in the UK. That is a comment that this Committee has made from
time to time. Do you see evidence in UKTI's strategy that this
problem will be corrected? You talk about stronger coordination,
but in practice how do you see UKTI changing what it does in order
to address that specific problem?
Mr Radley: There are significant
issues here. We are doing some work at the moment on RDAs in terms
of looking both at the quality of their performance and how that
varies around the country and the fundamental issue about which
things are appropriate to deliver, organise and fund regionally
and which things are better done centrally.
Q38 Chairman: Are you referring to
every aspect of RDAs?
Mr Radley: Yes. I do not believe
that we have come to a firm conclusion on UKTI but we probably
lean more towards central coordination. There are a couple of
aspects of the problem, one of which is very well known. There
is a range of RDAs all going out promoting the UK as a place in
which to invest but often the focus will be on a particular region
and they will aggressively compete with one another. That does
not make sense. It is a waste of resources and also sends out
very confusing messages to potential investors in this country.
What is perhaps less well known is the way that export support
has been organised. It makes life difficult for companies to engage
with it and also difficult for specialist organisations such as
trade associations to engage with RDAs rather than with one national
body. We hear stories of companies perhaps only 10 miles outside
a geographical boundary that have been excluded from strategically
important trade missions simply because they do not sit within
the particular RDA's region. Clearly, that cannot make sense.
For some companies they will want a coordinated activity where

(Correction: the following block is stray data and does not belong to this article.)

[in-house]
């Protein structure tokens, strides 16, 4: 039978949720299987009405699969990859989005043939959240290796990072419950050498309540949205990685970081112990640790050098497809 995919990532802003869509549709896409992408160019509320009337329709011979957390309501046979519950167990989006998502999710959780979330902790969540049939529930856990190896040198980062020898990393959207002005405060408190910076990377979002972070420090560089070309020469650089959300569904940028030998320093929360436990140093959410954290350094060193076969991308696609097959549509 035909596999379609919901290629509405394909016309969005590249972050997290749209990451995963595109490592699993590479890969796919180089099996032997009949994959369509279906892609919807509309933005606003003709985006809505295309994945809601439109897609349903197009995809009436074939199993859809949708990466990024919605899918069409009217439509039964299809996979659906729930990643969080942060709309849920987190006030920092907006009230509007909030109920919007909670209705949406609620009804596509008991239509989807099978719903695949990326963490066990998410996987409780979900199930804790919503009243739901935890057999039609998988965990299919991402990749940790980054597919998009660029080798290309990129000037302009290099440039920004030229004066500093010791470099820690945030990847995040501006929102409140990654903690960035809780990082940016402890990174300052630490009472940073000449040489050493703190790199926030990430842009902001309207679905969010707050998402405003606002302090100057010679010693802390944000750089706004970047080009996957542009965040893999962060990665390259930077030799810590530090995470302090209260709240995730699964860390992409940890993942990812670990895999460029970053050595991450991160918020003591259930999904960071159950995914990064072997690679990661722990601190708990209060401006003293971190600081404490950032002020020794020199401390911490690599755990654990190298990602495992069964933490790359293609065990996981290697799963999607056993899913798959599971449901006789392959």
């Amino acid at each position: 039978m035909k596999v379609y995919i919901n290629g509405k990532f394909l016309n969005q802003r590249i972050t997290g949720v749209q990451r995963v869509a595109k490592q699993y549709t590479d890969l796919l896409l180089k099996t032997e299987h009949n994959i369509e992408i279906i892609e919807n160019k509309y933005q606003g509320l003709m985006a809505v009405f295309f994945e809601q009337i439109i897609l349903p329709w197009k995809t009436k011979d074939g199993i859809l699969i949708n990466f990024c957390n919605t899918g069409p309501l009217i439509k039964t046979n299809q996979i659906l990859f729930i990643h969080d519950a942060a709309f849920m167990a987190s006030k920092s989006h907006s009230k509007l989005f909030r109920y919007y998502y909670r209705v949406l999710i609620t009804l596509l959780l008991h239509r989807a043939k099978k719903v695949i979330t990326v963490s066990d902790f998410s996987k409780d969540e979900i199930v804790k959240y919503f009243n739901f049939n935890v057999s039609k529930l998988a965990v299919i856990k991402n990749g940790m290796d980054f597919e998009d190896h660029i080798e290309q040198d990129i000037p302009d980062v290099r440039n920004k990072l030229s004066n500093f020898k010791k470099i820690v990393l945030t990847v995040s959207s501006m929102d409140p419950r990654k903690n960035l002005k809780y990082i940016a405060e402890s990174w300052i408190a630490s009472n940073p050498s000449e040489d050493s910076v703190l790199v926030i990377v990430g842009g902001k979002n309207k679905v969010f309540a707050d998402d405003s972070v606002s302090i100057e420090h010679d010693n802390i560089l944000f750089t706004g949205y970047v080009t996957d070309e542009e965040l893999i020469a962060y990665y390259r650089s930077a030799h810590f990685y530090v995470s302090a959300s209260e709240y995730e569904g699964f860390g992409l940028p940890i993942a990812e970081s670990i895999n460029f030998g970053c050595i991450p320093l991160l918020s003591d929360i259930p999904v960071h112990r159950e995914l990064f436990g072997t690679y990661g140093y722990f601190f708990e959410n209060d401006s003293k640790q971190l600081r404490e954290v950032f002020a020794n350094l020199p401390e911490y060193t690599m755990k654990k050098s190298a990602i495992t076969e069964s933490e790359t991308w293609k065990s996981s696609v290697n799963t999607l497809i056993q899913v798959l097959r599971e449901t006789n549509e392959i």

they go out with companies in their supply chain. Again, those
companies in the supply chain may be in a different region and
may get a different level of funding and are not able to take
part in it.
Q39 Roger Berry: What role do you
see for the regions in attracting inward investment? The Welsh
Development Agency is always advertising. When I get on a plane
I usually find one or two RDAs on the same flight advertising
the North East, North West or whatever. From their point of view
that seems to be a pretty sensible thing to do. What do you think
regions should be doing to promote inward investment? Should they
simply be taking instructions from UKTI centrally or have their
own initiatives to promote what they see as the merits of investing
in their areas?
Mr Temple: Generally, we think
there must be two elements of coordination. First, there must
be coordination within the RDAs themselves particularly to headline
the approach to UK Ltd and look at developing a sensible way to
rationalise between themselves on how to invest around the country.
They must do a lot more talking among themselves in relation to
that because often we see this as deeply damaging to the image
in the country in which they are promoting themselves. That is
a problem they must recognise and understand. I believe that that
particular matter will be hard for UKTI to cope with unless there
is a will within the RDAs to do it and a strong commitment from
government that they must sort it out. As to support for export
assistance outside the UK, they should be given a very clear role
to ensure that there is an element of coordination in that regard.
Without support from government to do it that way they will struggle
in the argument with the RDAs.
Mr Radley: It is not just about
attracting FDI into this country but making sure it stays here
and that the companies that come here make an effective contribution
to the economy. A good example of what RDAs are doing is the soft
landing schemes which occur in the West Midlands and other parts
of the country. One thing that does is broker relationships between
businesses that have invested here and universities and scientific
institutions, but again a lot of the focus is just on brokering
relationships within their particular patch. For many companies
the people with whom they need to work may be spread right across
the country. They are doing a lot of good things but they need
much better coordination of their activities between each other.